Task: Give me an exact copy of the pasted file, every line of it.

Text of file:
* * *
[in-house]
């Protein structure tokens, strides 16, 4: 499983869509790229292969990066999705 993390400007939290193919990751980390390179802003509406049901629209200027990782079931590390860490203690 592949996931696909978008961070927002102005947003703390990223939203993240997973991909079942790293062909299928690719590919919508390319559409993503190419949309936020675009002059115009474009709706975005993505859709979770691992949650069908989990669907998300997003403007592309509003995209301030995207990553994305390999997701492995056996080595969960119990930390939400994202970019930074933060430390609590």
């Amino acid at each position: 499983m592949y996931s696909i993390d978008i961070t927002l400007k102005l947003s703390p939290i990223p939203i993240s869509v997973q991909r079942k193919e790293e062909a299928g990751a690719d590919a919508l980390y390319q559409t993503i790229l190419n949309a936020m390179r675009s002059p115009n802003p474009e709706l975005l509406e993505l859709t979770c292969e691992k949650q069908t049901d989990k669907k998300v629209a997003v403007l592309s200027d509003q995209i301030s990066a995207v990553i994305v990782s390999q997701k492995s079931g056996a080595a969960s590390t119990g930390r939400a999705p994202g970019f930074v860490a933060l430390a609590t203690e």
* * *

[in-house]
């Protein structure tokens, strides 16, 4: 499983869509790229292969990066999705 993390400007939290193919990751980390390179802003509406049901629209200027990782079931590390860490203690 592949996931696909978008961070927002102005947003703390990223939203993240997973991909079942790293062909299928690719590919919508390319559409993503190419949309936020675009002059115009474009709706975005993505859709979770691992949650069908989990669907998300997003403007592309509003995209301030995207990553994305390999997701492995056996080595969960119990930390939400994202970019930074933060430390609590």
């Amino acid at each position: 499983m592949y996931s696909i993390d978008i961070t927002l400007k102005l947003s703390p939290i990223p939203i993240s869509v997973q991909r079942k193919e790293e062909a299928g990751a690719d590919a919508l980390y390319q559409t993503i790229l190419n949309a936020m390179r675009s002059p115009n802003p474009e709706l975005l509406e993505l859709t979770c292969e691992k949650q069908t049901d989990k669907k998300v629209a997003v403007l592309s200027d509003q995209i301030s990066a995207v990553i994305v990782s390999q997701k492995s079931g056996a080595a969960s590390t119990g930390r939400a999705p994202g970019f930074v860490a933060l430390a609590t203690e």